The shift toward safe roads for cyclists isn't complete

I didn't see any change in the attitudes of drivers toward cyclists after yesterday's fatal crash. Quite the opposite, actually.

This shift involves both attitudes and infrastructure

Marie Therese Rivett-Carnac leaves a message at a chalk memorial for the cyclist who died after a hit-and-run on Laurier Avenue near Ottawa City Hall. (Matthew Kupfer/CBC)

Good morning commuters!

You'd think that on a day where a cyclist was killed there would be a noticeable change in the patience of drivers around bikes. 

I didn't see it — quite the opposite, in fact.

On at least three occasions as I followed a cyclist through Hintonburg, encouraging them to take the lane to be safe from dooring, I had drivers behind me right up on my bumper.

One of them even laid on the horn.

All three times there was a visible red light ahead.

This reeks of ignorance, possibly stupidity and seemingly entitlement, frankly.

From my experience (I commute two trips downtown for a total of more than 80 kilometres a day on routes which avoid Highway 417) there are too many drivers who behave as though they find cyclists to be a hindrance or an obstacle.

They are not, and in fact they are often a far more efficient mode of transportation.

Stress all around

There has been somewhat of a shift in mindset toward sharing the road and more money put toward cycling infrastructure in the last five years or so, but it's not complete enough to make things acceptably safe.

My wife is one of those who often commutes by bike. She does this to Lowertown from Bells Corners.

There are still sections of the pathway network which are closed by flooding, forcing her onto streets she wouldn't normally have to commute on.

I worry about this, obviously. I wish I didn't.

There would be less worry if there were more segregated lanes. The painted strip where yesterday's tragedy happened has a terrible track record for collisions involving cyclists.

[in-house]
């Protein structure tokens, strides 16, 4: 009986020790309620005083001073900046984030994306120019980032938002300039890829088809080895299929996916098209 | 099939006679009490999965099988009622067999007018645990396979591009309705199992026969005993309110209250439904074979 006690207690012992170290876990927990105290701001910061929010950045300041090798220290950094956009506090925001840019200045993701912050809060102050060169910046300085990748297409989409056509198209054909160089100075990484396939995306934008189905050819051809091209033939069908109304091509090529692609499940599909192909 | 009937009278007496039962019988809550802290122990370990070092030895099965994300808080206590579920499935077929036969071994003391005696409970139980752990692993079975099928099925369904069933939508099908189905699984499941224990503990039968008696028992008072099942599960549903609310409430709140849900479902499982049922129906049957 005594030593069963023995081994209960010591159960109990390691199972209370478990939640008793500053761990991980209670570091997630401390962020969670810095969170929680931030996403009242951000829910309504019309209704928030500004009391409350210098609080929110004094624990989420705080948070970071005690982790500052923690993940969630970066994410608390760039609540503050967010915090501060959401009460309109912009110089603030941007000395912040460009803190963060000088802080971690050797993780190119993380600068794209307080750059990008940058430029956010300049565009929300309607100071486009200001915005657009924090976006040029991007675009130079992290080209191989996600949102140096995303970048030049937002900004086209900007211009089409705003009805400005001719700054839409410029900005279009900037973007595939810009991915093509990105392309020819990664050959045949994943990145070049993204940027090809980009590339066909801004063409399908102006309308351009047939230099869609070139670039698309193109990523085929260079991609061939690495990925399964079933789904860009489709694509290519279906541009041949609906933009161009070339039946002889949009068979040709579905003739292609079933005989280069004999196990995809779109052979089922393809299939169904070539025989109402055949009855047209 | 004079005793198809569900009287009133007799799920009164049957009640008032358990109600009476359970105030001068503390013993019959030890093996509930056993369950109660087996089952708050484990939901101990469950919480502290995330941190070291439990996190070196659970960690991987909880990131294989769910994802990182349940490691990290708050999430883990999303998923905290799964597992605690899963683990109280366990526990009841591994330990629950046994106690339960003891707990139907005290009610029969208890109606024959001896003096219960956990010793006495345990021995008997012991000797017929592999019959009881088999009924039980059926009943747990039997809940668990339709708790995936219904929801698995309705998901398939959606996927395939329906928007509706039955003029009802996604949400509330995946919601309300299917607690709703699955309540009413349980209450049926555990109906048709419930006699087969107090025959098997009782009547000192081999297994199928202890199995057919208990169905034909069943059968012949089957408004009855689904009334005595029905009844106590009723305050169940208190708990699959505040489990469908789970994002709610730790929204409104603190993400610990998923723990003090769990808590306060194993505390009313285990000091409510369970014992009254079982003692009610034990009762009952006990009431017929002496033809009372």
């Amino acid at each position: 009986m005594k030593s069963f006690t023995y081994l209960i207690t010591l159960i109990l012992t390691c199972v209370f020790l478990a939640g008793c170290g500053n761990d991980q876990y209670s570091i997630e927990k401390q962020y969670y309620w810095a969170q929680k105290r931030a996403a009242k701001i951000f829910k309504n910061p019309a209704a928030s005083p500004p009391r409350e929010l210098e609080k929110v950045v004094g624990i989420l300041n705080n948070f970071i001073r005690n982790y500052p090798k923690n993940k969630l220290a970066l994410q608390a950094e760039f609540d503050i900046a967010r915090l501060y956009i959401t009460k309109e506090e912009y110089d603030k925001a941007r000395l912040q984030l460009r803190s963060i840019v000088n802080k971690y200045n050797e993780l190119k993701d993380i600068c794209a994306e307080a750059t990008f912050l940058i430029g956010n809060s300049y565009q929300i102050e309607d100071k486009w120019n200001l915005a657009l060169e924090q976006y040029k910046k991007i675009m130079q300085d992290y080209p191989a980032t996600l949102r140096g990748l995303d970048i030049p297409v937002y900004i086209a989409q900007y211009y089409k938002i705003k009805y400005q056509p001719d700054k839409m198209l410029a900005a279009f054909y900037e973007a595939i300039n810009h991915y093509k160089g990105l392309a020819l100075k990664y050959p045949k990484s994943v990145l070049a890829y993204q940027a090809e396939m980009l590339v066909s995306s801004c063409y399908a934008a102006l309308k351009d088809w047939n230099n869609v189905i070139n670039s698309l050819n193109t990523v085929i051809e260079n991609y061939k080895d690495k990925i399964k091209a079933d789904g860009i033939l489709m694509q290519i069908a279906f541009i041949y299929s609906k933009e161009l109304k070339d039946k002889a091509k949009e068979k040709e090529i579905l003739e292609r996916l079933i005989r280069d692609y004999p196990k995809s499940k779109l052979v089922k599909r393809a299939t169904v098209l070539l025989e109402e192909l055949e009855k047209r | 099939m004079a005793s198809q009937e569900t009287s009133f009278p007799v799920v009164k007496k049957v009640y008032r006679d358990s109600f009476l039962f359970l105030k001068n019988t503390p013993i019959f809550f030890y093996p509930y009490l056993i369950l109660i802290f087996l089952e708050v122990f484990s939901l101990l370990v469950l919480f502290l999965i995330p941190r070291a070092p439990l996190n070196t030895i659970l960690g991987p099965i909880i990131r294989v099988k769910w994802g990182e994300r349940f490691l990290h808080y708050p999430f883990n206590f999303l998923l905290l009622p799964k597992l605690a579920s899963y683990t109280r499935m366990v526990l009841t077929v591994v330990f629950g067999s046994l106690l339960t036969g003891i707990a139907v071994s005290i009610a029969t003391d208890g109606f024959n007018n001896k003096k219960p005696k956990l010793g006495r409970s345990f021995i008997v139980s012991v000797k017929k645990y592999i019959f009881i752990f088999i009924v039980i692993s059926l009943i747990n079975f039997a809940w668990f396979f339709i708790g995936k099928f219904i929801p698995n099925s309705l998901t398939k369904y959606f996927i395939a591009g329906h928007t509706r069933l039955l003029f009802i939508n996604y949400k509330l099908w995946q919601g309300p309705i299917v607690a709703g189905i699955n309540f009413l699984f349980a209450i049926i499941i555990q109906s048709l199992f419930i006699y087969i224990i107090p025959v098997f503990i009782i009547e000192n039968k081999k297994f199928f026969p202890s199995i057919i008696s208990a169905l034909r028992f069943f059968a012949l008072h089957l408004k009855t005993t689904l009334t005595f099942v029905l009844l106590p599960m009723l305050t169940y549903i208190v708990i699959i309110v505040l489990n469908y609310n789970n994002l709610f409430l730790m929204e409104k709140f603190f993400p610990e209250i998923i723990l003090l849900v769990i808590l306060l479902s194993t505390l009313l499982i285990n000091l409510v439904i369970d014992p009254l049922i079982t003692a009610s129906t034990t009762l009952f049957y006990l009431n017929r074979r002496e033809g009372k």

It's also very stressful for conscientious, bike-friendly drivers who look, look again, and then look a third time when crossing that painted green strip to change lanes. 

The one on St. Patrick Street is also pretty awful.

There must be a better option.

Have a great day.

If you have a traffic or commuter gripe about driving, cycling or being a pedestrian commuter — anything from problem intersections, to parking, to inefficient routes — send it to Doug at​

And remember, you can share what you see on the roads with me on Twitter at @cbcotttraffic. Or give me a ring at 613-288-6900.


Doug Hempstead

CBC Ottawa's traffic specialist

Doug Hempstead is CBC Ottawa's traffic specialist and can be heard on CBC Radio's Ottawa Morning and All In A Day. Sometimes, he even sleeps. Originally from the Ottawa Valley, he is a musician and family man - married with two daughters. Doug is an award-winning journalist with more than 20 years experience in the region covering all types of news. He welcomes your input on traffic issues and can be called directly while the shows are airing at 613-288-6900. Tweet him at @cbcotttraffic or @DougHempstead. His e-mail is


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